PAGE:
Moments That Mattered Game 2: Mr. Walkoff



Ryan Zimmerman leads the MLB in walkoff home runs among active players with nine. Mr. Walkoff did it again tonight, victimizing LaTroy Hawkins in the bottom of the ninth after Ross Ohlendorf did a stellar job of matching Matt Harvey nearly pitch for pitch, and the offense took advantage of a Mets error to drive in the only run they needed before the ninth. The Nats are now winners of two of three, and back in second place now that the Phillies have lost six straight. They still trail Atlanta by 8 1/2 games, but they have broken the bugaboo of not winning since the All-Star break. Now all they need to do is win before the ninth inning, and they’ll be all the way back, right? They’ll need one heck of a run and one heck of a collapse by Atlanta to make a race of the NL East, but it’s happened before (see 2011). I’m not saying it’s likely, but it’s easier to imagine now that the Nats have temporarily slowed their rapid descent to the bottom of the standings.

Jul 26, 2013; Washington, DC, USA; Washington Nationals manager Davey Johnson (right) brings the lineup card out prior to the game against the New York Mets at Nationals Park. Mandatory Credit: Evan Habeeb-USA TODAY Sports

Most Important Nationals Hit: Ryan Zimmerman’s walkoff home run (+42.6%)

Matt Harvey had locked the Nats down for eight innings, but the Mets’ bullpen is far from Harvey-quality. Thanks to the Mets’ offense and the bullpen, Harvey has just six wins in 13 starts in which he has allowed one earned run or fewer this season. It was a combination of the two that led to Harvey’s suffering tonight, with Zimmerman putting the Mets out of their misery with his bomb in the bottom of the ninth.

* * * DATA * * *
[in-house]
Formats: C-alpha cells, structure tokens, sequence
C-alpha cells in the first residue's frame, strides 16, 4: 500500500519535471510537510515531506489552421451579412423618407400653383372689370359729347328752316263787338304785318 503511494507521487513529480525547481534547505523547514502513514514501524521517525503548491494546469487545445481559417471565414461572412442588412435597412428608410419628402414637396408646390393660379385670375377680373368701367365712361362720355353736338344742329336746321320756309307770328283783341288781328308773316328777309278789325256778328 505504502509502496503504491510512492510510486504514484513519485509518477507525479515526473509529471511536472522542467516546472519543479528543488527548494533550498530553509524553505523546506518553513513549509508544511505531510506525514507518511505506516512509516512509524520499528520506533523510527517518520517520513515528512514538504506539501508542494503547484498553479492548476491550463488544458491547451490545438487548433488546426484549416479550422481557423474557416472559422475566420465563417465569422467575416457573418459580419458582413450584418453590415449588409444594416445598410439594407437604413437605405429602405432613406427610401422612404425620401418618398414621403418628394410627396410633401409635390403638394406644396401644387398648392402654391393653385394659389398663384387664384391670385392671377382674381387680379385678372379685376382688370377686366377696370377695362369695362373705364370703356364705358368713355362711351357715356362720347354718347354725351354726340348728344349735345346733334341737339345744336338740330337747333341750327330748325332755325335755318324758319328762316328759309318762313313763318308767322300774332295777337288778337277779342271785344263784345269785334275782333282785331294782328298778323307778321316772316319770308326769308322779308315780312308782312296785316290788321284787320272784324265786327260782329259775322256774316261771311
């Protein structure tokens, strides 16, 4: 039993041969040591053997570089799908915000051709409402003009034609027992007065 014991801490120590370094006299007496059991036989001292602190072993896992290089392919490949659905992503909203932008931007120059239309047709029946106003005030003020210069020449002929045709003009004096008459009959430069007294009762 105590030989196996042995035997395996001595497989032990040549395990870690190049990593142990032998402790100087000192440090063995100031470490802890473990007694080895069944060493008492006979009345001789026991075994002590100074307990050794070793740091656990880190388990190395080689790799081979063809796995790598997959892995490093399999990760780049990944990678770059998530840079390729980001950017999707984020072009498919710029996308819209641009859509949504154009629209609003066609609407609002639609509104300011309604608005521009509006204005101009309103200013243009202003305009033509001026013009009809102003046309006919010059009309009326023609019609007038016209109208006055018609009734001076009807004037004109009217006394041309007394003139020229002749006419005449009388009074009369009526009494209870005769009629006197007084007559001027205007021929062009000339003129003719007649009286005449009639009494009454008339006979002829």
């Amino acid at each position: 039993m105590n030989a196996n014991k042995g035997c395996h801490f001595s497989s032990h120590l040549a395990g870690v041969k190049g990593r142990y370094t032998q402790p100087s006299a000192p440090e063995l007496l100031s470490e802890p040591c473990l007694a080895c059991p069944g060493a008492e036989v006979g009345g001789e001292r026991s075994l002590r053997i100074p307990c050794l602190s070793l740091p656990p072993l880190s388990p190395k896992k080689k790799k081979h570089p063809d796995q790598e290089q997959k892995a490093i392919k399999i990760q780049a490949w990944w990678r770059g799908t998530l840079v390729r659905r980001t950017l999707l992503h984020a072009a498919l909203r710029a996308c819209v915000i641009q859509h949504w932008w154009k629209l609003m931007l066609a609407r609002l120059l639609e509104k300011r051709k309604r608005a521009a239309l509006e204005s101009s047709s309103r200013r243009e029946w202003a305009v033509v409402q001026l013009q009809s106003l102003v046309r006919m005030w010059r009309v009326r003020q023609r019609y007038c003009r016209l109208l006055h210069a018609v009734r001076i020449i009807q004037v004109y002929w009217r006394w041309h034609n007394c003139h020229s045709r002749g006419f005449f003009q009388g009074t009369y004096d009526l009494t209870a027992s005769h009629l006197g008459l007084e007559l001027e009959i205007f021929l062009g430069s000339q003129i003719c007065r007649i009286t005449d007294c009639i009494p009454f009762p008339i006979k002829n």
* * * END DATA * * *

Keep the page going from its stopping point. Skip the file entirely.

Most Important Nationals Pitch: Juan Lagares‘ foulout (+18.6%)

The Nats’ happy ending almost didn’t happen due to a rocky top of the ninth from Rafael Soriano. He gave up a double to Andrew Brown, and a wild pitch put him on third with one out. After a walk to Ike Davis, Lagares had a shot to take the lead with almost any ball in play short of a popup or double play ball, but he popped up foul to the first base side for the out. Soriano then retired David Wright to escape with the tie.

Champ of the Game: Of course, Zimmerman (+41.4%) takes it. He was 2-4 overall, with an ineffectual sixth-inning single. Harvey (+29.9%) was dominant for the Mets again: 8 IP, 5 H, 0 ER, 1 R, 1 BB. Ordinarily, pitchers who don’t allow any earned runs over eight innings win, but the Mets are not your ordinary team.

Chump of the Game: Steve Lombardozzi (-12.5%) cooled off from his recent hot streak, going 0-3 with a strikeout. For the Mets, Hawkins (-37.2%) recorded just one out before giving up Zimmerman’s game-winner.